Sinopse: When Ginny first spotted the beautiful moths, she felt sure they were welcoming her to her new cottage… But by the time the lethal caterpillars arrived, she knew she was very, very, wrong. Huge, green and hairy, they ravenously preyed upon flesh – burrowing in the softest, most unprotected parts of the human body. And their first victim was Ginny’s own sister, but she was only the first…
Veredicto (de Joel G. Gomes): Julgando pela capa e pelo título, não dava muito por este livro. Quão enganado estava! SQUELCH é uma história sóbria, onde o terror é explorado de forma magistral, tanto pelo que é descrito, mas também pelo que é deixado à imaginação do leitor.
Como acontece em muitas histórias do género, os eventos são principiados por uma acção imprudente, como demonstra este excerto retirado do prólogo:
«Kit gasped aloud when he spotted it. Not from fear; not at that stage. Fear came later.
The caterpillar was the most gorgeous he had ever seen. It was also the largest, measuring at least six inches from tip to tail. Possibly more. Kit stood on tiptoe to examine it closely through the glass wall of the tank and it rewarded him by rearing up to stare back with dark, baleful eyes. It was plump and hairy, too; a brilliant green with diagonal purple markings along its sides and a distinctive yellow stripe down the full length of its belly.
He was fascinated by it. ‘Real beauty, y’are!’ he murmured, unable to drag himself away.
The glass tanks, around a dozen of them, were set out in line along the high laboratory bench. They were clearly incubators of some kind. Each contained a different breed of caterpillar, but not one in the same class as this beauty. He had to have it for himself. No way was he going to leave this place without it.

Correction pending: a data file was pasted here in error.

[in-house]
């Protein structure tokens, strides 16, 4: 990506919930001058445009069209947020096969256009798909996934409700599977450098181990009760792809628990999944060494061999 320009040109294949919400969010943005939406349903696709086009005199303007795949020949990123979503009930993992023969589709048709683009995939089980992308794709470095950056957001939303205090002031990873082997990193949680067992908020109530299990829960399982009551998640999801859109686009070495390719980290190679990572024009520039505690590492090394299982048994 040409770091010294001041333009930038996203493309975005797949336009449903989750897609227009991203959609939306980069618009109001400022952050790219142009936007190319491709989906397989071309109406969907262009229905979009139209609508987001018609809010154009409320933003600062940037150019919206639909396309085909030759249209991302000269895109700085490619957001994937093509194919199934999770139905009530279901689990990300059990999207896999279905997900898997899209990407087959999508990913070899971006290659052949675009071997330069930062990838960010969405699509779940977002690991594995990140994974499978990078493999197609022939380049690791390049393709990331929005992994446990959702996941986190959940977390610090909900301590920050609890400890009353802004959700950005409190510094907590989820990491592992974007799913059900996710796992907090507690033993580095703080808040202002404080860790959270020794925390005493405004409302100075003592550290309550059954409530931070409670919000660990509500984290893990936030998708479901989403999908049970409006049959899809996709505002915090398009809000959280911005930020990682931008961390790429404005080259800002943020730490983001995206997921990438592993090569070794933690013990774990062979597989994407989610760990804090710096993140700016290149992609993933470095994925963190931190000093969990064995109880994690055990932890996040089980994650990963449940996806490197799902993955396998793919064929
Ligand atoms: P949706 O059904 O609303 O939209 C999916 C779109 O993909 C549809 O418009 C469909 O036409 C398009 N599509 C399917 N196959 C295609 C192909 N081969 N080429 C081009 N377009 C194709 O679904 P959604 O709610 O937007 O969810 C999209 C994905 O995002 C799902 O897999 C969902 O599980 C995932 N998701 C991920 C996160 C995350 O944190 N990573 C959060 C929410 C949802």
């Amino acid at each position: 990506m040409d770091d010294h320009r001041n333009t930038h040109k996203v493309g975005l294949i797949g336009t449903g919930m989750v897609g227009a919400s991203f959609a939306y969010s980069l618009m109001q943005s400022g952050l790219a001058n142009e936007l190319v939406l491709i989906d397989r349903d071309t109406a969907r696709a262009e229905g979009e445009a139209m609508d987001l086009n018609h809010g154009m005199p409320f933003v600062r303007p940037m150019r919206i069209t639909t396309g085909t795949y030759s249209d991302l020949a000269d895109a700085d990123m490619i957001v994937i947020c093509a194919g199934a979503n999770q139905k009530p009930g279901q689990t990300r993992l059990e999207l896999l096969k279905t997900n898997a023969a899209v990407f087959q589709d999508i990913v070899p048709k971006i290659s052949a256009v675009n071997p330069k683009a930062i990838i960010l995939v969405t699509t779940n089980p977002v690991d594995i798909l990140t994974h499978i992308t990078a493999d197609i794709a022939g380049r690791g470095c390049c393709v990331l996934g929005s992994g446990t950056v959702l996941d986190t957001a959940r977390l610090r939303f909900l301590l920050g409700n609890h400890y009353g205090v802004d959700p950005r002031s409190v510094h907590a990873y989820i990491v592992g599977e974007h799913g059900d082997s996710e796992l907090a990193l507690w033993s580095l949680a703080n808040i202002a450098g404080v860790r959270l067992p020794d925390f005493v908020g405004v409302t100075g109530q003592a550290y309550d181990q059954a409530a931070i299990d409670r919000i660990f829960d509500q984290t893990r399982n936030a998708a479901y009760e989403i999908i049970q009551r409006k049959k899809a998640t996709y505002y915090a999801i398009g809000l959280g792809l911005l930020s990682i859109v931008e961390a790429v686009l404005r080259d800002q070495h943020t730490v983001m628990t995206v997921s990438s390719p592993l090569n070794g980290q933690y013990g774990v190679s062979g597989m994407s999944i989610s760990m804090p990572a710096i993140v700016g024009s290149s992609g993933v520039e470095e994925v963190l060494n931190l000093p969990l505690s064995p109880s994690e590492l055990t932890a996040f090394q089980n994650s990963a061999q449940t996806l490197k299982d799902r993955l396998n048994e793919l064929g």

Anyway, that would be his proof that he had been inside the ‘Research’. None of the kids in the village would doubt him once he produced that caterpillar.»
E um pouco mais à frente:
«Biting his lip in an effort to keep his self-control, Kit slapped his hand firmly over the spot where the caterpillar was at work, aiming to squeeze it to extinction through the fabric of his jeans and carry on squeezing until it was no more than a mess of juice and pulp.
Before he could get a grip on it, another charge of savage pain shot through him, travelling up the full length of his leg which began jerking convulsively, beyond his control. He fell sprawling, unable to hold back his screams of agony any longer.
Two of them now.
Jesus, how many caterpillars were there?
Rolling over in a desperate attempt to escape, to crush them, anything, he found himself slipping into a deep hollow beneath the giant tentacle-root of one of the older trees. As he slithered into it they attacked again, gnawing into fresh areas of his flesh. Into his stomach… through his navel…
‘No… please… NO!’ he sobbed and yelled as they gorged themselves on him. ‘Oh Mummy, stop them! Mummy!’
He was no longer twelve. He was a baby once more, reaching out to be comforted, to be petted and told everything was all right, that there was nothing to be afraid of, nothing at all, nothing but…
Oh Jesus, that cassette box was lying open on the ground, level with his eyes. The king caterpillar was coming towards him, looping its back as it moved, ripples spreading down its long furry body, its eyes fixed on his.
Incoherently he yelled at it to leave him alone, what harm had he ever done to it? Why him?
He tried to retreat farther into that hollow among the tree-roots, that womb in the earth which enclosed him lovingly. The caterpillar came nearer. He felt a slight prickling as its precise little legs touched his cheek. Then –
‘Mummy? Oh Mummy…’
Em suma, a escrita fluída e directa ajuda a absorver bem uma história com várias camadas e interpretações. Os personagens, longe de serem meros peões para sustentar os avanços do enredo, têm objectivos específicos e estão muito bem desenvolvidos. As descrições não são muito exaustivas, mas são claras o suficiente para distinguir cada um na perfeição.